When the stock market has a bad day, (like it did this Wednesday) do you feel bad about losing money? When the economy goes into recession and markets drop day-after-day, do you feel yourself getting depressed?
“Oh no! All that hard work, down the tubes! Years of savings destroyed by the uncaring stock market!”
This fear is what keeps people from investing, and actually achieving financial independence. Instead of investing, they hoard cash and buy low-return investments to keep their dollars “safe”.
That’s great, except it’s a completely wrong-headed way to think about investing!
Yes, it’s time once again to get on my angry pulpit!
Falling Markets Are Actually A Good Thing!
“Dow sheds 370 points; stocks close lower and wipe out monthly gains on Trump fears”
“The Dow and S&P recorded their worst day since September of last year.”
“The Nasdaq composite posted its worst session since June 24.”
On Wednesday, these headlines absolutely get my tentacles tied in knots! The financial media may be right about the facts, but was ABSOLUTELY WRONG in the interpretation.
As an investor in shares of companies (either directly or indirectly through funds), I absolutely want prices to fall.
Think about it — if I go to a restaurant for avocado toast, and it happens to be 20% off today… then that’s fantastic! I do my little happy dance and eat my toast, because I’m paying 20% less for exactly the same thing! Better value for my money.
Investing is no different — I want to buy my avocado toast at the best possible price. On days when prices are down, that’s a good thing! I’m buying business assets for less!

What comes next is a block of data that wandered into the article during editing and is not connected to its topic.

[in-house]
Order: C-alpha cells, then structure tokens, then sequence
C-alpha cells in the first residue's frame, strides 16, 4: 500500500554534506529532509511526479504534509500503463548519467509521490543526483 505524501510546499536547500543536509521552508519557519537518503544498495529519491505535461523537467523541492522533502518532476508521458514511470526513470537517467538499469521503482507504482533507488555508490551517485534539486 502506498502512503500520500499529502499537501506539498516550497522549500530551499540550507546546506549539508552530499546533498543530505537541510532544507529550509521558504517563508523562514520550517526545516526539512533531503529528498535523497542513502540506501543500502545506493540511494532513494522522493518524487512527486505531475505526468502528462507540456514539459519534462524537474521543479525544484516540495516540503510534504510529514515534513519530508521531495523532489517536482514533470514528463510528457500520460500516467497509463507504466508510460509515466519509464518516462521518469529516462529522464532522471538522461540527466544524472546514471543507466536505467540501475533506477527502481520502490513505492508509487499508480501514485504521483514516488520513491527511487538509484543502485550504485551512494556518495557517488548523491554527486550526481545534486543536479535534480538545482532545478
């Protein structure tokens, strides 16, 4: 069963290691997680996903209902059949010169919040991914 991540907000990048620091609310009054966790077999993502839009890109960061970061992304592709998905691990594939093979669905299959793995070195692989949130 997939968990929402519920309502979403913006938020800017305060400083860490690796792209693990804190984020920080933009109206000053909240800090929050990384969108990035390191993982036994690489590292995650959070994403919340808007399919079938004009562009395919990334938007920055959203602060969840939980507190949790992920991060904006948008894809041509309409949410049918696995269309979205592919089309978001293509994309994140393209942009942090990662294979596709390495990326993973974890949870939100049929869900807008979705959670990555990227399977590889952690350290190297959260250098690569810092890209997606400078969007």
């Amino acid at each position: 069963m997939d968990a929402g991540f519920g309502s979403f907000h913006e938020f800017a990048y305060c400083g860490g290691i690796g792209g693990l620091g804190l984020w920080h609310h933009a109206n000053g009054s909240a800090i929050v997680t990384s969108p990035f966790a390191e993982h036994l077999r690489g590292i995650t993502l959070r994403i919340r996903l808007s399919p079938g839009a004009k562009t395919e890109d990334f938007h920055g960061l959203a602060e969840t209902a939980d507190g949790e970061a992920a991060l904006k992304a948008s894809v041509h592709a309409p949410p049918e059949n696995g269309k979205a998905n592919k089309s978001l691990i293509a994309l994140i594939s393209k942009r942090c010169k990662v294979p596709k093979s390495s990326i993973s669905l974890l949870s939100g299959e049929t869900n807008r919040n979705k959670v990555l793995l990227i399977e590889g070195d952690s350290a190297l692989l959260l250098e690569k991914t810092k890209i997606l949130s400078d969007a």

So why do people constantly want shares to go up? It’s an exceedingly common way to think about investing, but has people looking at exactly the wrong thing — market prices.
You Don’t Invest In the Stock Market
Part of the reason why I think this backwards thinking exists, is because people believe they’re investing in the stock market.
Sorry, no! You’re not investing in the stock market!
A market is just a place where things are bought and sold — Like a farmer’s market, or that fancy hipster organic market where you feed your avocado toast addiction. You don’t actually invest in the market itself! (Not unless you’re buying shares of ICE. Then, yes, you would be an actual owner of the NYSE.)
Instead, you’re buying pieces of businesses at the market. If you’re buying index funds, you can think of a fund as one giant business you buy at the market.
When the stock market “goes down” on any given day, you’re not actually losing any money (assuming you don’t buy or sell).
What’s happening, is Mr. Market is merely offering prices. On a “down” day. he’s not feeling very confident in future prospects, so he offers a low prices. On “up” days, he offers higher prices.
You don’t have to take Mr. Market’s offer! As an owner of a business (or businesses) you should know exactly what it’s worth based on the state of the business….not what some random asshole offers on any given day.
Think about it — if Mr. Market offered you $50 for your house or your car, would you take it? OF COURSE NOT! Because you know your house is worth far more than that. Besides, you still need to live in your house and drive your car.
But what if Mr. Market offered to sell you his share for $50? You’d absolutely love to buy at the discounted price!